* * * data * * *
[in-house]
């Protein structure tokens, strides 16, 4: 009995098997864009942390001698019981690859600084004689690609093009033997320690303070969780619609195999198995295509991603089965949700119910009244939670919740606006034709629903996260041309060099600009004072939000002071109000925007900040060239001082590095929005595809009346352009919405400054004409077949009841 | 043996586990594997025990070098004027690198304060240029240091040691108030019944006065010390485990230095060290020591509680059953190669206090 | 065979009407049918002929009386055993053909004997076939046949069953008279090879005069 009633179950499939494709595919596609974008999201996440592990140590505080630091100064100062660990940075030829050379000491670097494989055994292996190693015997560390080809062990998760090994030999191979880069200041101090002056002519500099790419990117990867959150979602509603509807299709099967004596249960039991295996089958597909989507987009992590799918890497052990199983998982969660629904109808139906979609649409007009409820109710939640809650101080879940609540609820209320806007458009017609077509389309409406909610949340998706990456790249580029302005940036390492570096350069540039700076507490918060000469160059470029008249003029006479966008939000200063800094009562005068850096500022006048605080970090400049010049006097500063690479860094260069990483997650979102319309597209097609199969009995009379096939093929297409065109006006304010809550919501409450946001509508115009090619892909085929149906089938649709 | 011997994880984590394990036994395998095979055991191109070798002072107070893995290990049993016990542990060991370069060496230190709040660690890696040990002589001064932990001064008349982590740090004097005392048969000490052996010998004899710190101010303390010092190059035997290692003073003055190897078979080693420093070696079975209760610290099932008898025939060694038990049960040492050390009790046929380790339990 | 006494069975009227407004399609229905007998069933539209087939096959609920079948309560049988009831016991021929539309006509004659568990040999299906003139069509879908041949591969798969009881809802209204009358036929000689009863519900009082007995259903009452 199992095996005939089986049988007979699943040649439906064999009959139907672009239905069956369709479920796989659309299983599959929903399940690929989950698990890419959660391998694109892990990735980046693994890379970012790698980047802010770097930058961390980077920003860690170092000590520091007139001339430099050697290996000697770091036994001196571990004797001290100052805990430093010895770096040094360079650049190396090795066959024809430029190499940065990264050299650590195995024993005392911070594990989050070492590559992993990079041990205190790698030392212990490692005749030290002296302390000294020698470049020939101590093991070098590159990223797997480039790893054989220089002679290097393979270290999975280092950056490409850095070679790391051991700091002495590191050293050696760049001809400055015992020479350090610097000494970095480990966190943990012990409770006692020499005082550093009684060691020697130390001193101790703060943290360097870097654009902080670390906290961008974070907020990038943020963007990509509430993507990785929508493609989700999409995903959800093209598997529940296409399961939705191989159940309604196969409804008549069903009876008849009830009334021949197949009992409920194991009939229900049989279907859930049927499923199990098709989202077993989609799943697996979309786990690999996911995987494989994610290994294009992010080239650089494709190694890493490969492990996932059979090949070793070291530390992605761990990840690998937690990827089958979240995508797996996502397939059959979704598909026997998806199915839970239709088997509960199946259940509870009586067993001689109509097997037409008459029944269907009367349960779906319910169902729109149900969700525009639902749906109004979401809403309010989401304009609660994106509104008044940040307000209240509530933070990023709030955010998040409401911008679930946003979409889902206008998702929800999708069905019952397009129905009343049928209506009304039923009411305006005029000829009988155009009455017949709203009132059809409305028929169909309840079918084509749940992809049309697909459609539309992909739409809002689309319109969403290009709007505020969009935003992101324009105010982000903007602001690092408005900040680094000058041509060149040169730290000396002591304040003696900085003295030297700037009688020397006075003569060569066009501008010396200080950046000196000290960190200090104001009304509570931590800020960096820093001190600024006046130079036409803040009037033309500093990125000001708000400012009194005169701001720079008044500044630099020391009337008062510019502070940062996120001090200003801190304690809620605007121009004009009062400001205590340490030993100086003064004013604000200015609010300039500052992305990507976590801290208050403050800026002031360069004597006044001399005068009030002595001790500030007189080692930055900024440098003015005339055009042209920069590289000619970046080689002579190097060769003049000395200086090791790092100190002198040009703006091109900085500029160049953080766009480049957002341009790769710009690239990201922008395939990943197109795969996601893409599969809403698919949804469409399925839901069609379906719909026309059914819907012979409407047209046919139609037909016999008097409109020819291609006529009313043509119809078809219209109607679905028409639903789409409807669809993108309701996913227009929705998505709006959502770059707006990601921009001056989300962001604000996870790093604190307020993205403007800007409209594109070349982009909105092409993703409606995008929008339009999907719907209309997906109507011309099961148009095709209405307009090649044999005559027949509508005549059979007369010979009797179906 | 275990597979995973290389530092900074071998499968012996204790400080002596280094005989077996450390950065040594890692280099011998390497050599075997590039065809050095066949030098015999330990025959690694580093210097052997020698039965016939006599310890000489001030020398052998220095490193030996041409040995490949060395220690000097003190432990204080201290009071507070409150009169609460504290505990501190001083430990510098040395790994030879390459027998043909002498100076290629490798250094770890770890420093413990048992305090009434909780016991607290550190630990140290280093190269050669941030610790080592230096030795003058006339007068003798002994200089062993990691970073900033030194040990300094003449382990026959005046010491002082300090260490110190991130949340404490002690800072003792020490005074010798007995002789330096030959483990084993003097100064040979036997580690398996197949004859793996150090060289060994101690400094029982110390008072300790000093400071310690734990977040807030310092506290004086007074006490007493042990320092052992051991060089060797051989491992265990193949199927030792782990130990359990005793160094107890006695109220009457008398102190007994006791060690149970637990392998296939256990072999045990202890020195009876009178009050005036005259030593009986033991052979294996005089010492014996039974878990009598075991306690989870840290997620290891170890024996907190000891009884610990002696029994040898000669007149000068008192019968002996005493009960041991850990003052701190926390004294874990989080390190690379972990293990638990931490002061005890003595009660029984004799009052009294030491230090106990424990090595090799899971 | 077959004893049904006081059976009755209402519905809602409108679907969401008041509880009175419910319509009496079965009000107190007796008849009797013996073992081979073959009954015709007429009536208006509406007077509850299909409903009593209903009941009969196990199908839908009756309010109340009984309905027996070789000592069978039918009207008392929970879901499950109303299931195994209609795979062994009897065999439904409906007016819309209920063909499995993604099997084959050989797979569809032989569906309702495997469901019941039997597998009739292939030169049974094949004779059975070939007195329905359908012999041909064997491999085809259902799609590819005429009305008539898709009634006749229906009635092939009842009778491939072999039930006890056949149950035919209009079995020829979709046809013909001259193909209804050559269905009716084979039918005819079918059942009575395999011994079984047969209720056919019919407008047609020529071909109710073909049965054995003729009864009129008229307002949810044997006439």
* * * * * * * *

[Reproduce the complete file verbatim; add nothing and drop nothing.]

[in-house]
């Protein structure tokens, strides 16, 4: 009995098997864009942390001698019981690859600084004689690609093009033997320690303070969780619609195999198995295509991603089965949700119910009244939670919740606006034709629903996260041309060099600009004072939000002071109000925007900040060239001082590095929005595809009346352009919405400054004409077949009841 | 043996586990594997025990070098004027690198304060240029240091040691108030019944006065010390485990230095060290020591509680059953190669206090 | 065979009407049918002929009386055993053909004997076939046949069953008279090879005069 009633179950499939494709595919596609974008999201996440592990140590505080630091100064100062660990940075030829050379000491670097494989055994292996190693015997560390080809062990998760090994030999191979880069200041101090002056002519500099790419990117990867959150979602509603509807299709099967004596249960039991295996089958597909989507987009992590799918890497052990199983998982969660629904109808139906979609649409007009409820109710939640809650101080879940609540609820209320806007458009017609077509389309409406909610949340998706990456790249580029302005940036390492570096350069540039700076507490918060000469160059470029008249003029006479966008939000200063800094009562005068850096500022006048605080970090400049010049006097500063690479860094260069990483997650979102319309597209097609199969009995009379096939093929297409065109006006304010809550919501409450946001509508115009090619892909085929149906089938649709 | 011997994880984590394990036994395998095979055991191109070798002072107070893995290990049993016990542990060991370069060496230190709040660690890696040990002589001064932990001064008349982590740090004097005392048969000490052996010998004899710190101010303390010092190059035997290692003073003055190897078979080693420093070696079975209760610290099932008898025939060694038990049960040492050390009790046929380790339990 | 006494069975009227407004399609229905007998069933539209087939096959609920079948309560049988009831016991021929539309006509004659568990040999299906003139069509879908041949591969798969009881809802209204009358036929000689009863519900009082007995259903009452 199992095996005939089986049988007979699943040649439906064999009959139907672009239905069956369709479920796989659309299983599959929903399940690929989950698990890419959660391998694109892990990735980046693994890379970012790698980047802010770097930058961390980077920003860690170092000590520091007139001339430099050697290996000697770091036994001196571990004797001290100052805990430093010895770096040094360079650049190396090795066959024809430029190499940065990264050299650590195995024993005392911070594990989050070492590559992993990079041990205190790698030392212990490692005749030290002296302390000294020698470049020939101590093991070098590159990223797997480039790893054989220089002679290097393979270290999975280092950056490409850095070679790391051991700091002495590191050293050696760049001809400055015992020479350090610097000494970095480990966190943990012990409770006692020499005082550093009684060691020697130390001193101790703060943290360097870097654009902080670390906290961008974070907020990038943020963007990509509430993507990785929508493609989700999409995903959800093209598997529940296409399961939705191989159940309604196969409804008549069903009876008849009830009334021949197949009992409920194991009939229900049989279907859930049927499923199990098709989202077993989609799943697996979309786990690999996911995987494989994610290994294009992010080239650089494709190694890493490969492990996932059979090949070793070291530390992605761990990840690998937690990827089958979240995508797996996502397939059959979704598909026997998806199915839970239709088997509960199946259940509870009586067993001689109509097997037409008459029944269907009367349960779906319910169902729109149900969700525009639902749906109004979401809403309010989401304009609660994106509104008044940040307000209240509530933070990023709030955010998040409401911008679930946003979409889902206008998702929800999708069905019952397009129905009343049928209506009304039923009411305006005029000829009988155009009455017949709203009132059809409305028929169909309840079918084509749940992809049309697909459609539309992909739409809002689309319109969403290009709007505020969009935003992101324009105010982000903007602001690092408005900040680094000058041509060149040169730290000396002591304040003696900085003295030297700037009688020397006075003569060569066009501008010396200080950046000196000290960190200090104001009304509570931590800020960096820093001190600024006046130079036409803040009037033309500093990125000001708000400012009194005169701001720079008044500044630099020391009337008062510019502070940062996120001090200003801190304690809620605007121009004009009062400001205590340490030993100086003064004013604000200015609010300039500052992305990507976590801290208050403050800026002031360069004597006044001399005068009030002595001790500030007189080692930055900024440098003015005339055009042209920069590289000619970046080689002579190097060769003049000395200086090791790092100190002198040009703006091109900085500029160049953080766009480049957002341009790769710009690239990201922008395939990943197109795969996601893409599969809403698919949804469409399925839901069609379906719909026309059914819907012979409407047209046919139609037909016999008097409109020819291609006529009313043509119809078809219209109607679905028409639903789409409807669809993108309701996913227009929705998505709006959502770059707006990601921009001056989300962001604000996870790093604190307020993205403007800007409209594109070349982009909105092409993703409606995008929008339009999907719907209309997906109507011309099961148009095709209405307009090649044999005559027949509508005549059979007369010979009797179906 | 275990597979995973290389530092900074071998499968012996204790400080002596280094005989077996450390950065040594890692280099011998390497050599075997590039065809050095066949030098015999330990025959690694580093210097052997020698039965016939006599310890000489001030020398052998220095490193030996041409040995490949060395220690000097003190432990204080201290009071507070409150009169609460504290505990501190001083430990510098040395790994030879390459027998043909002498100076290629490798250094770890770890420093413990048992305090009434909780016991607290550190630990140290280093190269050669941030610790080592230096030795003058006339007068003798002994200089062993990691970073900033030194040990300094003449382990026959005046010491002082300090260490110190991130949340404490002690800072003792020490005074010798007995002789330096030959483990084993003097100064040979036997580690398996197949004859793996150090060289060994101690400094029982110390008072300790000093400071310690734990977040807030310092506290004086007074006490007493042990320092052992051991060089060797051989491992265990193949199927030792782990130990359990005793160094107890006695109220009457008398102190007994006791060690149970637990392998296939256990072999045990202890020195009876009178009050005036005259030593009986033991052979294996005089010492014996039974878990009598075991306690989870840290997620290891170890024996907190000891009884610990002696029994040898000669007149000068008192019968002996005493009960041991850990003052701190926390004294874990989080390190690379972990293990638990931490002061005890003595009660029984004799009052009294030491230090106990424990090595090799899971 | 077959004893049904006081059976009755209402519905809602409108679907969401008041509880009175419910319509009496079965009000107190007796008849009797013996073992081979073959009954015709007429009536208006509406007077509850299909409903009593209903009941009969196990199908839908009756309010109340009984309905027996070789000592069978039918009207008392929970879901499950109303299931195994209609795979062994009897065999439904409906007016819309209920063909499995993604099997084959050989797979569809032989569906309702495997469901019941039997597998009739292939030169049974094949004779059975070939007195329905359908012999041909064997491999085809259902799609590819005429009305008539898709009634006749229906009635092939009842009778491939072999039930006890056949149950035919209009079995020829979709046809013909001259193909209804050559269905009716084979039918005819079918059942009575395999011994079984047969209720056919019919407008047609020529071909109710073909049965054995003729009864009129008229307002949810044997006439």